Ferrari F150 (Enzo replacement) rendering by Iacoski Design
Ferrari has already teased us with a few shrouded images of its new flagship, and revealed some of the car's technology, but so far most of the details remain secret.
For those readers that can’t wait any longer, and that probably means you, Iacoski Design has come up with a new rendering that provides clues as to how the Ferrari F150 will look.
Based on prototypes spotted in the wild, as well as the previous teaser images, the rendering lights up the darkness and shows us the stunning beast hiding in the shadows.
The rendering shows an evolution of the Enzo, with influences from the track-only FXX experimental cars as well as Ferrari’s Formula One race cars. This makes sense as the F150’s chief designer Flavio Manzoni previously stated he wanted a look inspired by F1 but not a carbon copy.
The rendering also shows that the F150 will likely benefit from an advanced aerodynamics package, which may include active flaps in the front bumper. On the F12 Berlinetta, these open up to feed air to the brake cooling ducts, but only at high operating temperatures in order to minimize drag.
The hood and lights, meanwhile, are designed to generate downforce by channeling air away from the upper part of the car to its flanks where it interacts with the wake from the wheel wells to decrease drag.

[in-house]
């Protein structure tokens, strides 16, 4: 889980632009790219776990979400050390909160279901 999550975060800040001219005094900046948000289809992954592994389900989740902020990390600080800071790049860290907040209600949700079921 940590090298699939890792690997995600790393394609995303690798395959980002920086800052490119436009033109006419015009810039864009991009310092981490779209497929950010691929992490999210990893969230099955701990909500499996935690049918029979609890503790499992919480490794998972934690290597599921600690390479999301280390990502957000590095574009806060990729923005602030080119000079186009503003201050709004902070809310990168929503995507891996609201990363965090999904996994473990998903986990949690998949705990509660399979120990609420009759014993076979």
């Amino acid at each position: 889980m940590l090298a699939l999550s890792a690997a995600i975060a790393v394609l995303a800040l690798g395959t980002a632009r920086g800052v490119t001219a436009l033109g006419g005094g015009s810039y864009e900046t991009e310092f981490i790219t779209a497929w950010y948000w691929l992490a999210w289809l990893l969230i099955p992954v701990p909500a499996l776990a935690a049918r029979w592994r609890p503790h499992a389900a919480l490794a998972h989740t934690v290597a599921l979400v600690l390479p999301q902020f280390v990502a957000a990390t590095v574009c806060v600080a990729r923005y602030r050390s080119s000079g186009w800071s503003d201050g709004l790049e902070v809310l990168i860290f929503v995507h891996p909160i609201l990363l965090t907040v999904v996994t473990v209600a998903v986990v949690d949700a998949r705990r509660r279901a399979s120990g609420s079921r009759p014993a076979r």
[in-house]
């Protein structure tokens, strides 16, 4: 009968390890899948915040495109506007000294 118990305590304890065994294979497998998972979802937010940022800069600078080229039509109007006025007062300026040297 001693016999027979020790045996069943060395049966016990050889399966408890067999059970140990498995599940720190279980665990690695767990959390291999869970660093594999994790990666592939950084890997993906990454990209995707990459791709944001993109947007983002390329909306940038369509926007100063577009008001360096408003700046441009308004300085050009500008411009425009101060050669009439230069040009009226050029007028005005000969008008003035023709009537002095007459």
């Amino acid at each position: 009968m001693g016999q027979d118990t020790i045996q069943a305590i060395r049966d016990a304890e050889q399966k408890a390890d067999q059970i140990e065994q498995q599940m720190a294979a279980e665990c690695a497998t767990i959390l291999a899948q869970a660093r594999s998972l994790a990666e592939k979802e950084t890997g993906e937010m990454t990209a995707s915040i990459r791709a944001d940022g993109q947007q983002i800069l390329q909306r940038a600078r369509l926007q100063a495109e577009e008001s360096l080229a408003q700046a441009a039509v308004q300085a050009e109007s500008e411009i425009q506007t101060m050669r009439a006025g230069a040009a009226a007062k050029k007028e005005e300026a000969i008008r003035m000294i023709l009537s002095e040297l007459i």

At the heart of the F150 is a full carbon-fiber monocoque, which has been under development for over three years. Heading the design is none other than Rory Byrne, the engineering chief of Ferrari’s F1 team, who has selected four different types of carbon fiber for the monocoque and plans to build them to the same standard as the F1 cars.
The end result, says Ferrari, should be a monocoque that displays 27 percent more torsional rigidity and 22 percent more beam stiffness than the Enzo. The structure will also be quite small, with the oversize of the F150 being about the same as the 458 Italia despite it packing a V-12 engine and hybrid system.
The engine will be an evolution of the F12 Berlinetta’s 6.3-liter unit, though it will benefit from the addition of Ferrari’s HY-KERS hybrid setup to boost output and lower emissions. Ferrari claims a 10 percent reduction in the 0-124 mph sprint, along with a 40 percent reduction in emissions compared to a non-hybrid solution.
The system will allow for precise torque vectoring, traction control and brake force distribution, too, all of which translate to faster times around a race track. Even the batteries have been chosen for optimal weight and output, giving the electric power component of the F150 the same power-to-weight ratio as systems used in F1.
Next year is shaping up to be huge for supercar fans, as well as fans of advanced powertrain technology. Not only will we see the launch of the hybrid Ferrari, but arch rival McLaren is planning to launch its new P1 supercar, which is tipped to feature a hybrid system of its own, and then there’s Porsche with the 918 Spyder plug-in hybrid.